When a Hong Kong paper said earlier this week that it had gotten its hands on a 21-point memo from the Chinese government's propaganda unit telling the national media how it must cover the Olympics, the head of the Beijing Olympic committee scoffed, "There is no such 21-point document. Chinese media, according to the Chinese constitution, are free to report on the games." But then the Sydney Morning Herald got the same document, and published it in full. Witness the worldwide free press in action, propagandists! Highlights of the edicts to the proud nation's "journalists":
1. The telecast of sports events will be live [but] in case of emergencies, no print is allowed to report on it. 4. Don't make fuss about foreign leaders at the opening ceremony, especially in relation to seat arrangements or their private lives. 5. We have to put special emphasis on ethnic equality. Any perceived racist terms as "black athlete" or "white athlete" is not allowed. During the official telecast, we can refer to Taiwan as "Chinese Taipei". In ordinary times, refer to Taiwanese athletes as "those from the precious island Taiwan....." In case of any pro Taiwan-independence related incident inside the venue, you shall follow restrictions listed in item 1. 8. All food saftey issues, such as cancer-causing mineral water, is off-limits. 9. In regard to the three protest parks, no interviews and coverage is allowed. 10. No fuss about the rehearsals on August 2,5. No negative comments about the opening ceremony. 13.On international matters, follow the official line. For instance, follow the official propaganda line on the North Korean nuclear issue; be objective when it comes to the Middle East issue and play it down as much as possible; no fuss about the Darfur question; No fuss about UN reform; be careful with Cuba. If any emergency occurs, please report to the foreign ministry.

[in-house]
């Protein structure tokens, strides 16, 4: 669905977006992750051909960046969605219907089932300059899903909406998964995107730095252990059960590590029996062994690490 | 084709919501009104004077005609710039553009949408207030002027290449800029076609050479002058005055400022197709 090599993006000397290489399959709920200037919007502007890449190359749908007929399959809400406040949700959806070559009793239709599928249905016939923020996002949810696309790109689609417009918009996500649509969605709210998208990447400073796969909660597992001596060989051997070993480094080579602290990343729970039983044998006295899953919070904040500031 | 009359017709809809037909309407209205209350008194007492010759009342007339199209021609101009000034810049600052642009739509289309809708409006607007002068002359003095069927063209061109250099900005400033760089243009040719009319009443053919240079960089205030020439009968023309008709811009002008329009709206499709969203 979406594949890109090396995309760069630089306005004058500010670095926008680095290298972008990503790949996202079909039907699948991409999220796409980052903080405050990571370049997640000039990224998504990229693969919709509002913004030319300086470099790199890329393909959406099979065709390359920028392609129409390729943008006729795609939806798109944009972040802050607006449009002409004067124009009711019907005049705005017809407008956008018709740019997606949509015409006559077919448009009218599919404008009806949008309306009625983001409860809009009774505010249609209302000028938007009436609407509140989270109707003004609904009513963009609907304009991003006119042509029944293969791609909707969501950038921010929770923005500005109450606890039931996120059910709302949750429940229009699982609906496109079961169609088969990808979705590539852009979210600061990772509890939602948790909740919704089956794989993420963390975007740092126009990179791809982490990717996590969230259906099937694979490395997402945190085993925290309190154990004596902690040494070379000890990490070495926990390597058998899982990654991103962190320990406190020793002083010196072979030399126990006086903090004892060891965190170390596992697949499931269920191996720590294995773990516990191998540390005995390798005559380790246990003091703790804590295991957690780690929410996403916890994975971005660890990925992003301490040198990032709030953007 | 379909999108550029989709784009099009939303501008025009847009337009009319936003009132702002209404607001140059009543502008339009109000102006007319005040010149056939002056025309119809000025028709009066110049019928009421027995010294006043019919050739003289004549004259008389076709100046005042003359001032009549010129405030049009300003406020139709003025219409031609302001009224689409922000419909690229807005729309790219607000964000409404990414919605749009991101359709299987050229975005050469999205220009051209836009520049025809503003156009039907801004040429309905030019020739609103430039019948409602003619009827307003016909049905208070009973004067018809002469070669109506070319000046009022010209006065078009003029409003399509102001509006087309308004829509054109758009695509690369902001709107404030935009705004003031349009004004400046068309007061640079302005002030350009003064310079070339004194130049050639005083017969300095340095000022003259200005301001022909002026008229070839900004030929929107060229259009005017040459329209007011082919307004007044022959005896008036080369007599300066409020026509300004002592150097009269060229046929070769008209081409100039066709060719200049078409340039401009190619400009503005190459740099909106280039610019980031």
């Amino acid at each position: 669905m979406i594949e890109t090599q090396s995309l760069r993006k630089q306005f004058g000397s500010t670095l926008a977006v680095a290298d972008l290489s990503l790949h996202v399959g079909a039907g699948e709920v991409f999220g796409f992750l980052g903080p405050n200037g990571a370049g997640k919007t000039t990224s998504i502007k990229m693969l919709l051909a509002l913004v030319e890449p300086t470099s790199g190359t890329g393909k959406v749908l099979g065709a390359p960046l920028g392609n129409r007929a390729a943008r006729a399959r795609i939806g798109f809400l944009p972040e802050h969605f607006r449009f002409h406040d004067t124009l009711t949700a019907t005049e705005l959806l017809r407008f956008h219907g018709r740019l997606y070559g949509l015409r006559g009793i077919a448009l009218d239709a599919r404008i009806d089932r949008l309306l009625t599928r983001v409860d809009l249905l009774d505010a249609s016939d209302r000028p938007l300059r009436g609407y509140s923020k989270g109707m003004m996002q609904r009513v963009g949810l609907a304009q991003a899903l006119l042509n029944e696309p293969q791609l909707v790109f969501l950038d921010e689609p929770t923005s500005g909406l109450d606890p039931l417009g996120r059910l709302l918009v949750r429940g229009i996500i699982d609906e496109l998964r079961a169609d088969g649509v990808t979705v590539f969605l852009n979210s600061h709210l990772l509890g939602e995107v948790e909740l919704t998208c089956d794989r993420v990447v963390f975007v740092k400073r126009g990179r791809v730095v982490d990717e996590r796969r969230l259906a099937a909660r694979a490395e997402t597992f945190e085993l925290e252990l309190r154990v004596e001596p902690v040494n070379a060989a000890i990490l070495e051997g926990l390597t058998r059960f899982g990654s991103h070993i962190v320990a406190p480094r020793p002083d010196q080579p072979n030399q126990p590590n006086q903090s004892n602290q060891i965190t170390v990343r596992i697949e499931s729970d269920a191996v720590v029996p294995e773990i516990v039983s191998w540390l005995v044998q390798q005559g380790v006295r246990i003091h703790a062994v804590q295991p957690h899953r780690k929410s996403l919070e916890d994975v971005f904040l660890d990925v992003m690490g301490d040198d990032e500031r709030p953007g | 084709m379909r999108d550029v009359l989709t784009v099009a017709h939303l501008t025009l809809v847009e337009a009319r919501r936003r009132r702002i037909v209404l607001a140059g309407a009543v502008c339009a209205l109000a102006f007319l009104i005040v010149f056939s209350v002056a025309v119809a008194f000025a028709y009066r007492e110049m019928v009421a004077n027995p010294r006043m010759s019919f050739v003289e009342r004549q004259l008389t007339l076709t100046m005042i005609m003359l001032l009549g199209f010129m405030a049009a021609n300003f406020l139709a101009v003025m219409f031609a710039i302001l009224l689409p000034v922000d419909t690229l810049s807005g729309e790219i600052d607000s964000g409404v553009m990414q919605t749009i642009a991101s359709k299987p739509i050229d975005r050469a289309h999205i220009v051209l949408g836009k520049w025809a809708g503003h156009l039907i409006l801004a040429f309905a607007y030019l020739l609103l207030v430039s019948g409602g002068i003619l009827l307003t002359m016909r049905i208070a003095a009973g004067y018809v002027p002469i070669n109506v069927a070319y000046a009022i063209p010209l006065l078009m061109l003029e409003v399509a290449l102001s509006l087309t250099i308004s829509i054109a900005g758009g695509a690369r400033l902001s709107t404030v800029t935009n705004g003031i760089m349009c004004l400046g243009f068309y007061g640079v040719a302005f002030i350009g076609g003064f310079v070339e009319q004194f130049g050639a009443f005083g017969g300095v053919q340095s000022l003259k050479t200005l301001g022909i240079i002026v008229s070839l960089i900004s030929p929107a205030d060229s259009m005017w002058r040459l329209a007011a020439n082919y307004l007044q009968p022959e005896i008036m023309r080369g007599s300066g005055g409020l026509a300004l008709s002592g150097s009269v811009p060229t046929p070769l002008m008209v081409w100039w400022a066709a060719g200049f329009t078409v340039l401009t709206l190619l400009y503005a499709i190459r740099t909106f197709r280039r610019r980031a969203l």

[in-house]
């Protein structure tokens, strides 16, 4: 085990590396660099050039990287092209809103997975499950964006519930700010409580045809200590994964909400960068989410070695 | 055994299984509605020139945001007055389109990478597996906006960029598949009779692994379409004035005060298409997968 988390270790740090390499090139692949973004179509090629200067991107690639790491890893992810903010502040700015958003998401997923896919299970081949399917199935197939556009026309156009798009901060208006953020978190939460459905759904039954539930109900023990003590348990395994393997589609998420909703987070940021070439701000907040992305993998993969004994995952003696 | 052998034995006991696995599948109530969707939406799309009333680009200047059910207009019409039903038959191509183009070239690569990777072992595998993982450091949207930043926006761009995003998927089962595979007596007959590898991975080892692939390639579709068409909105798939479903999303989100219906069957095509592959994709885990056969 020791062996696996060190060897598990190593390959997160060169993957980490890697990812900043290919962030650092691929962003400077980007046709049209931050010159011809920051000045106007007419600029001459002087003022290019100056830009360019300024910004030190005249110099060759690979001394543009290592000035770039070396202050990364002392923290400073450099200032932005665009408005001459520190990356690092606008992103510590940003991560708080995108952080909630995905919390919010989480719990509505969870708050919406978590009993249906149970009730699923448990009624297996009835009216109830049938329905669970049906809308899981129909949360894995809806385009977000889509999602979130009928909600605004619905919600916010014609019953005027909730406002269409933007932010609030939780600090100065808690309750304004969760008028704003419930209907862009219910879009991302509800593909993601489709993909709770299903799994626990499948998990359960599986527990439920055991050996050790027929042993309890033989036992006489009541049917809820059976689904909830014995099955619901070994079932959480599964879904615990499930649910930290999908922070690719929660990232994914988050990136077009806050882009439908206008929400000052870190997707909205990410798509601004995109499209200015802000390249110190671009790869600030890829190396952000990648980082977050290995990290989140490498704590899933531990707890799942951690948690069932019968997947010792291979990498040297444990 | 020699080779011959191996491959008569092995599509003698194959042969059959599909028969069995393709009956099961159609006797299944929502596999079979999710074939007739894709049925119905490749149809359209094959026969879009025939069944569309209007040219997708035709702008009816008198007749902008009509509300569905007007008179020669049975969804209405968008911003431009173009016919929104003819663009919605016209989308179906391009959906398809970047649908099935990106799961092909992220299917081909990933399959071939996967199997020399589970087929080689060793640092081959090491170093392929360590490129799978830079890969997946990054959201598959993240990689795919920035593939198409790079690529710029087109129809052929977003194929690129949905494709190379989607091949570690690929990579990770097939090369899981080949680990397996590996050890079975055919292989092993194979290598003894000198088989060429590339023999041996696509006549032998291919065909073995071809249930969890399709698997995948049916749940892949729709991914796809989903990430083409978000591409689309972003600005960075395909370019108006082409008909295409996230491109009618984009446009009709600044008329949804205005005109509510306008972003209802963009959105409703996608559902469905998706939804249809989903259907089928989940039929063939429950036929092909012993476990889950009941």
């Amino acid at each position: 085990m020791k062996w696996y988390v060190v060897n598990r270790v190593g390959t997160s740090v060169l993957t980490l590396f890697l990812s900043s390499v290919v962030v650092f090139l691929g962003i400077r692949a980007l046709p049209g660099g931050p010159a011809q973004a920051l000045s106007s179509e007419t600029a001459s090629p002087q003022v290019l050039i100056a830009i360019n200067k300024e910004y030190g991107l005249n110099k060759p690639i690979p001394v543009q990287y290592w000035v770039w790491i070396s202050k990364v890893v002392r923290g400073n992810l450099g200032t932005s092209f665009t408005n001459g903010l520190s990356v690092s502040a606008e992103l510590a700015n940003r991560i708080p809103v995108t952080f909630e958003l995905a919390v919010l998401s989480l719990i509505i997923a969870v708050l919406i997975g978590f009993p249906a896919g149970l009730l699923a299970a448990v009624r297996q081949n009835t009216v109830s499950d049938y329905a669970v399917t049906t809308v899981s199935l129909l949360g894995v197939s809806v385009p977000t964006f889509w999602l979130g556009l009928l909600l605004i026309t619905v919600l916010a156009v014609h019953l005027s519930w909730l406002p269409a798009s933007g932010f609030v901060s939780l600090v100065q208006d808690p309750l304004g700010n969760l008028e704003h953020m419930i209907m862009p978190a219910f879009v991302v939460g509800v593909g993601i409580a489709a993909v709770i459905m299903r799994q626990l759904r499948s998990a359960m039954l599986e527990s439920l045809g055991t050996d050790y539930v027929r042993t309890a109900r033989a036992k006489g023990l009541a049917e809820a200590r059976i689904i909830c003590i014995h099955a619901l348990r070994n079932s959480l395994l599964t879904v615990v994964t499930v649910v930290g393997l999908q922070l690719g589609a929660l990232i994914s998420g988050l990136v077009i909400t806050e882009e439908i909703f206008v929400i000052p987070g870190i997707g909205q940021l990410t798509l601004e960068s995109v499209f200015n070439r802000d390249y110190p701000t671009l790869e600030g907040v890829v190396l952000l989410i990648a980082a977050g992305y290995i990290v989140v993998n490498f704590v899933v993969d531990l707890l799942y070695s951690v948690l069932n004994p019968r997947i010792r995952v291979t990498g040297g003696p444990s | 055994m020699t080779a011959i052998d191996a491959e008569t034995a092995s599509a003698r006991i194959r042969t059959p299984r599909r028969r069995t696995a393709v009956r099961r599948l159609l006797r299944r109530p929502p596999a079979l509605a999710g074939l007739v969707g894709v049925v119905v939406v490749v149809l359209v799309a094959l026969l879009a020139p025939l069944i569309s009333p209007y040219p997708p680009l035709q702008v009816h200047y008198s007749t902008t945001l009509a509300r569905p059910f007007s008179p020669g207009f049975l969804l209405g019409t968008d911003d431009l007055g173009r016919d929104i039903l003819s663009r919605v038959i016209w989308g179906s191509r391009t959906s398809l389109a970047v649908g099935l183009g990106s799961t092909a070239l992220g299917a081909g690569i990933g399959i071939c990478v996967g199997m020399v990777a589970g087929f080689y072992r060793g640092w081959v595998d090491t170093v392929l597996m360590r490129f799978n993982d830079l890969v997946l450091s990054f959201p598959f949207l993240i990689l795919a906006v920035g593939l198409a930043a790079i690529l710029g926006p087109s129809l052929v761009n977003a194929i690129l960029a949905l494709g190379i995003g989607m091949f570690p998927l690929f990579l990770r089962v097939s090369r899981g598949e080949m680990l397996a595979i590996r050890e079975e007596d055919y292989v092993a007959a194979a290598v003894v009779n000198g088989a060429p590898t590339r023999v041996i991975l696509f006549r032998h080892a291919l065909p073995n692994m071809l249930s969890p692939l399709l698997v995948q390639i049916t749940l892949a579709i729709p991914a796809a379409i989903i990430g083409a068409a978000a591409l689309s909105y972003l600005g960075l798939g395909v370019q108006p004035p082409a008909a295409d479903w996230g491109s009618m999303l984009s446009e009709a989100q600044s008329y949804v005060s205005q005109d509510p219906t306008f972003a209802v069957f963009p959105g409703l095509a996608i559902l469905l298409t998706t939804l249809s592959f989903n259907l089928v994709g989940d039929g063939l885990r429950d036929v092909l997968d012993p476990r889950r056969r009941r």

And the last half of this directive really sums up the entire government's attitude towards reporting:
17. In case of an emergency involving foreign tourists, please follow the official line. If there's no official line, stay away from it.